Struggling with the change of season? It could be SAD


ANNUAL LOW Seasonal Affective Disorder typically starts in late autumn and goes away during the spring.

Mental Matter
Jannah Walshe

It’s that time of year again. The time has changed and it is getting darker earlier and earlier, the weather has also changed, becoming colder, wetter and greyer, and it can feel like spring is a long way away. Top this off with Covid-19 restrictions and it paints a very bleak picture. For anyone who already suffers with SAD this could potentially be a difficult year.
Seasonal Affective Disorder (SAD) is a type of depression that comes and goes with the seasons, typically starting in late autumn and going away during the spring. As seasons change, people experience a shift in their biological internal clock that can cause them to be out of step with their daily schedule.
The nature and severity of SAD varies from person-to-person. Some people just find the condition a bit irritating but for others, it can be severe and have a significant impact on their day-to-day life.
What is it about winter that can leave us feeling so down in the dumps? There is no one concrete answer as to why some people suffer with SAD and others don’t. Strong evidence shows a link between the lack of sunlight and SAD. SAD is more common in people living far from the equator where there are fewer daylight hours in the winter.
As it affects more women than men, especially in the years between puberty and menopause, it is felt there may be a hormonal link. Genetics may play its part too, as many people with SAD have at least one family member who’ve had bouts of depression or SAD at some time.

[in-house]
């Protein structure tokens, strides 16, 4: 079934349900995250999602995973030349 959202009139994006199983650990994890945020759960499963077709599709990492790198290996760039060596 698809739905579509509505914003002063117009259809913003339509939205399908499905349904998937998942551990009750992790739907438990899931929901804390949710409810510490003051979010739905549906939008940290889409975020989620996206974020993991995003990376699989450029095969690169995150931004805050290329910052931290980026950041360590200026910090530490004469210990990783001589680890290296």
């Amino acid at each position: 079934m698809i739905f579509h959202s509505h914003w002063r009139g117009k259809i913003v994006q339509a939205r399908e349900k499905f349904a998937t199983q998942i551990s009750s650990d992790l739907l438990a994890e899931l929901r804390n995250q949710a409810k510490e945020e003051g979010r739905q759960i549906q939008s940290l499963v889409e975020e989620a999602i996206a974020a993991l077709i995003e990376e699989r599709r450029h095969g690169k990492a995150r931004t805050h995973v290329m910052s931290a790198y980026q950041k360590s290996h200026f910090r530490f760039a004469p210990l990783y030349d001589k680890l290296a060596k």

Some of the symptoms people may experience with SAD include lack of energy and activity; tiredness and lethargy; sleep disturbances; sadness and anxiety; appetite changes and possible weight gain; withdrawal from family, friends, activities; isolation; loss of libido and interest in physical contact; difficulty concentrating; premenstrual syndrome.
Yes, we live in Ireland where daylight is at a premium. Yes we are in the midst of a global pandemic. And yes, symptoms of SAD should ease off in a few months’ time. However, these are not reasons enough to suffer in silence with this condition.
If you can relate to any of the symptoms above and think you may have SAD, I would caution against self-diagnosis and advise you to speak to your doctor, counsellor or someone you trust. Tell your family and friends about it and the effects it has on you so they are able to help and support you.
Get the sunlight you require through the winter by spending as much time as possible outdoors. Granted, this is more difficult in our Irish winter, but even a short blast of fresh air and daylight each day can make a difference. Antidepressants or talk therapy are other common forms of treatment for SAD. And online support groups are available.
With a combination of the right treatments, a person can realistically expect to relieve all or some of the symptoms of SAD. Don’t keep it to yourself. Be persistent until you find the right treatment for you.

More information about Seasonal Affective Disorder is available online, at,, and

Jannah Walshe is a fully accredited psychotherapist, course facilitator and mental-health speaker based in Co Mayo. More information about Jannah can be found at